FOR IMMEDIATE RELEASE
September 3rd, 2014
SID GRIFFIN (COAL PORTERS, LONG RYDERS)
READIES SOLO ALBUM THE TRICK IS TO BREATHE
FOR SEPTEMBER 16 U.S. RELEASE
“Sid Griffin was playing Americana years before the term was invented
and that pioneer spirit shines on in his current music.” —Billy Bragg
LONDON, U.K. — The Trick Is To Breathe is first solo album by Sid Griffin (the Coal Porters, the Long Ryders) in a decade. Recorded in Nashville, Tenn. at the home studio of Thomm Lutz in February 2014 over four days, the album will be released in the U.S. on September 16, 2014 on Prima Records through Burnside Distribution.
When Sid Griffin started recording 30 years ago the term Americana was unheard of. Now he is considered one of the genre’s founding fathers. With the now legendary Long Ryders he crossed punk’s spirit with country music chops and pioneered cowpunk and alt-country. Currently a Coal Porter playing acoustic music, Griffin now uses bluegrass instrumentation to play original folk/Celtic songs. “It is the familiar heard anew,” he says.
“Before Christmas I had sent some Nashville friends acoustic demos of my songs and of my new arrangement of a version of the Youngbloods’ great “Get Together,” recalls Griffin, a Kentucky native who has spent the past two decades living in London. “These men and women had learned the songs off my demos and most of the songs we recorded were second takes. In fact these players are so accomplished I don’t think any track was recorded in more than four takes.”
After recording in the U.K. for most of the past two decades, Sid decided to do everything differently from his last solo album, As Certain as Sunrise. “I recorded in the U.S. instead of Europe, I did not engineer, co-produce nor mix the album. On a few tracks I only sang, I put myself entirely in the hands of others, I did not use any of the Coal Porters’ vast musical talents, I primarily used musicians I had not met before the sessions and I enjoyed myself thoroughly. Without question it was time for a change — time to shake things up.”
As promoters and venues were frequently contacting Griffin about solo shows, it became obvious that it was time for some new Sid solo music. Yet the multi-tasking Griffin, a musician first, a writer second, a broadcaster third and, oh yes, a family man on top of all that, didn’t have much time to spare to record. “You can spend weeks doing an album. Both my previous solo albums were done piecemeal —recorded in bits here and then bits there over weeks. I needed to get an album done quickly.”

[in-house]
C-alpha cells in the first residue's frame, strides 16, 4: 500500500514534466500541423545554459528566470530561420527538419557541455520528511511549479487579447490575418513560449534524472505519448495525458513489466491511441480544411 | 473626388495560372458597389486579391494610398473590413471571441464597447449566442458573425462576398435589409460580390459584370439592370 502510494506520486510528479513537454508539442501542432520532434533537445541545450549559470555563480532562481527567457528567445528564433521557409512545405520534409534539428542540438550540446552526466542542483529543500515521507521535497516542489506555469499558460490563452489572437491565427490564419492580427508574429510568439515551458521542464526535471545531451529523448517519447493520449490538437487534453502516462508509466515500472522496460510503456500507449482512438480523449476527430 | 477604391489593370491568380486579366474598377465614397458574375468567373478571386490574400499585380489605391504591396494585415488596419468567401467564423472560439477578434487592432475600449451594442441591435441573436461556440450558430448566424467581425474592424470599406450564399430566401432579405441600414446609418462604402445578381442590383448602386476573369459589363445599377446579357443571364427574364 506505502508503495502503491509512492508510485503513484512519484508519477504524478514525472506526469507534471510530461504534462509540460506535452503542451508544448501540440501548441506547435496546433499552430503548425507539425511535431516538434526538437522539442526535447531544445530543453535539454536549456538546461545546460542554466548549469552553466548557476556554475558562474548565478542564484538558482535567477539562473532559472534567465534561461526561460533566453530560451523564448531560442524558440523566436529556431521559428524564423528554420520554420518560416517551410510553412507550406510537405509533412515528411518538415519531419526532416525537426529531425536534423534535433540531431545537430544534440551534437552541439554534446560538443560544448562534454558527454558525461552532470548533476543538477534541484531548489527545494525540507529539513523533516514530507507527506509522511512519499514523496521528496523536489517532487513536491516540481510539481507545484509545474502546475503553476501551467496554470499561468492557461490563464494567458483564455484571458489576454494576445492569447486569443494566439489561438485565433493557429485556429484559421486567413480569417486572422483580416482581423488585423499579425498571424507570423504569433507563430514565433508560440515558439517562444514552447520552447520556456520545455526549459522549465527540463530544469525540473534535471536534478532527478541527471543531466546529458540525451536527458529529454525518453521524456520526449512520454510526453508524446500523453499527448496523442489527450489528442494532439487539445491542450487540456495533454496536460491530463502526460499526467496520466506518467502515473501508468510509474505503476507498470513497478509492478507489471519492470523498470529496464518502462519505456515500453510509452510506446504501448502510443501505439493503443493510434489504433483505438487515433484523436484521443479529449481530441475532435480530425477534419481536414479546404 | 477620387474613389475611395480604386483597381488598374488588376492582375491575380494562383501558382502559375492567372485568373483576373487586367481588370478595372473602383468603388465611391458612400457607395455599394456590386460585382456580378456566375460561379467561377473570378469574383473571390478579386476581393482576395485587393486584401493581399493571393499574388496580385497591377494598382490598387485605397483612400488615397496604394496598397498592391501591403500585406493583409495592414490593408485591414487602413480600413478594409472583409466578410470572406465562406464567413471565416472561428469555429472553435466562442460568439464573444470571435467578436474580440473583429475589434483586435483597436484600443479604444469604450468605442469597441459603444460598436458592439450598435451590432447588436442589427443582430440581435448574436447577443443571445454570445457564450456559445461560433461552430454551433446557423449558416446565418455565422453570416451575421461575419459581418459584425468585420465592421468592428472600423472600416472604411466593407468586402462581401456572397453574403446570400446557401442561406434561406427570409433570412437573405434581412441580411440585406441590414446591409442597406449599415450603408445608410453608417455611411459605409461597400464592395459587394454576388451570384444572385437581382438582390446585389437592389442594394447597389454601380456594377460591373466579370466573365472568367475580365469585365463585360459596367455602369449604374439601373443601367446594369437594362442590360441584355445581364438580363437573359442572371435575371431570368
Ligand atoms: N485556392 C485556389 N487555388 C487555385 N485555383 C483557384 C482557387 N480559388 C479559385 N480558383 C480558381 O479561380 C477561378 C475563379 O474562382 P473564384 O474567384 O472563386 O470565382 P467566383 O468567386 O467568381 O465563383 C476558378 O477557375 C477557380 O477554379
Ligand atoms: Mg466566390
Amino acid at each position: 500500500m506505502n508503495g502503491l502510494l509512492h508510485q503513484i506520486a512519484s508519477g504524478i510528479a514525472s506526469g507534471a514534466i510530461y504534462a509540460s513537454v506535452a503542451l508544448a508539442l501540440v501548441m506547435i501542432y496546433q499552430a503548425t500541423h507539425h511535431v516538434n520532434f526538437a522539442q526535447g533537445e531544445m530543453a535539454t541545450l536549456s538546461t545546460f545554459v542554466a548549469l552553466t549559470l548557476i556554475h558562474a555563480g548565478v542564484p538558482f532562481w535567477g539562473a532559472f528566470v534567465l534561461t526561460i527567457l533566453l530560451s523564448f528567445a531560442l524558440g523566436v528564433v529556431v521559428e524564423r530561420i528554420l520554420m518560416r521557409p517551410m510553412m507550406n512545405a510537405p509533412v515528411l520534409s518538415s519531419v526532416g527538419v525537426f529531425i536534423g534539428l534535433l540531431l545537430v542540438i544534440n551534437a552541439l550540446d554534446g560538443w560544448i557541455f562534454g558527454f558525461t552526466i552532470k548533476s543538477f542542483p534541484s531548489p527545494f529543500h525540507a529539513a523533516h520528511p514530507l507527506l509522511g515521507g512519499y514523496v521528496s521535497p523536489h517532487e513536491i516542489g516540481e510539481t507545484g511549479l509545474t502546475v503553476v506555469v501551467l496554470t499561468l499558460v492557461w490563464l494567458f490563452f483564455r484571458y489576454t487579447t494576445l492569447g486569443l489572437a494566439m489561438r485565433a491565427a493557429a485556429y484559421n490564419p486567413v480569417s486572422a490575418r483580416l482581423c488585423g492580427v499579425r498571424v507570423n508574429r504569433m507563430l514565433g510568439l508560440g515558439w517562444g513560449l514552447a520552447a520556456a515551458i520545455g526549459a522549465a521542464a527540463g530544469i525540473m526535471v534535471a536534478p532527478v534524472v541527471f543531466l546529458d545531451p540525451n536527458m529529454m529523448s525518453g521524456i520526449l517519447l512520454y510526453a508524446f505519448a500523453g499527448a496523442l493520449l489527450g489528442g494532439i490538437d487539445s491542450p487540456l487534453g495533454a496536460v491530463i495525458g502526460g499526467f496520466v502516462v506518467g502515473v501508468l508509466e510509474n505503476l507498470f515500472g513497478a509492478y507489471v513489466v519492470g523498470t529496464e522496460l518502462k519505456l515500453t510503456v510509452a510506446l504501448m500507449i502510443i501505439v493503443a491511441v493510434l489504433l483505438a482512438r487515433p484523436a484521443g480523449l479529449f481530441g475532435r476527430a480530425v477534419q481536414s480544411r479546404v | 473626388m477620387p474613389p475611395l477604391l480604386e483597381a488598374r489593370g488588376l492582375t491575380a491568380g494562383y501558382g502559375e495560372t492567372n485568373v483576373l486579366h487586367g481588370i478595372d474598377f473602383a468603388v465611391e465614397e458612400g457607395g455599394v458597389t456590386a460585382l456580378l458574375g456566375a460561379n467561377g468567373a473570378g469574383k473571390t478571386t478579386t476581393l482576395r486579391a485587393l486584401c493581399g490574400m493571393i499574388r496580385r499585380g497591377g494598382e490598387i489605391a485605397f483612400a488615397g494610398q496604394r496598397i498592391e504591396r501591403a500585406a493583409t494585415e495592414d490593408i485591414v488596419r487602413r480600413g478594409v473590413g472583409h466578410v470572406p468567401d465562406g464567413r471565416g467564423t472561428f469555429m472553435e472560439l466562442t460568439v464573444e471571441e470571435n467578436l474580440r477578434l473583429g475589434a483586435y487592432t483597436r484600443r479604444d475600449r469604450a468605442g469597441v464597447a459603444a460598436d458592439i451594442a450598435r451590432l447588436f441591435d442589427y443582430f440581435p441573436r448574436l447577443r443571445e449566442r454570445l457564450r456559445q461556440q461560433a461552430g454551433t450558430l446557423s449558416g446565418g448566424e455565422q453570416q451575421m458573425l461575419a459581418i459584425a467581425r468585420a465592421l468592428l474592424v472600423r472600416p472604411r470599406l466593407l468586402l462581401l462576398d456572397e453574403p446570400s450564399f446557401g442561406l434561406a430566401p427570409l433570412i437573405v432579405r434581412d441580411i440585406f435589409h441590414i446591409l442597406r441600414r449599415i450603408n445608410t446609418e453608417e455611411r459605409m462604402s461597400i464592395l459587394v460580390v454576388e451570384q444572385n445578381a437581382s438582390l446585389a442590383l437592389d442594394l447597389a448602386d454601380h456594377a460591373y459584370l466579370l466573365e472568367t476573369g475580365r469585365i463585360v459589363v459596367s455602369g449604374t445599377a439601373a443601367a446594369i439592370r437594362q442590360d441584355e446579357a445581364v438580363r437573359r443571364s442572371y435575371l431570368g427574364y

“Billy Bragg told me his last album was recorded by Joe Henry in just a few days out in Pasadena, Calif. and I remembered Dylan did Nashville Skyline in only a few days. So I contacted some Nashville cats I knew, they recommended Thomm Jutz as a producer, and he and I hit it off. Thom picked most of the players. And by the time I flew to Tennessee these folks knew my songs better than I did. Hence we started on Monday and were done by Thursday.”
Sid did play mandolin on two tracks, guitar on about six more, but the core of the band was Mark Fain from Ricky Skaggs' Kentucky Thunder outfit on bass, the virtuoso Sierra Hull on mandolin, Paul Griffiths on drums, Thomm Jutz on guitar, Justin Moses on banjo, fiddle and dobro, and gospel legend James T. Brown on backing vocals. Other than Jutz and Griffiths none had met Sid before the sessions began.
The Trick Is To Breathe announces Sid Griffin is back on the world stage as a solo artist, globetrotting troubadour and singer-songwriter. “I am in a good space as the saying goes and The Trick Is To Breathe is going to help keep me there. Yes, I am an American who lives in Europe but my heart resides south of the Mason-Dixon and it shows on this album. I can’t wait to tread the boards again and play these songs for the people.”
In his vast spare time, Griffin recently authored liner notes for Bob Dylan’s The Basement Tapes Complete, part of Sony Legacy’s Bootlegs series.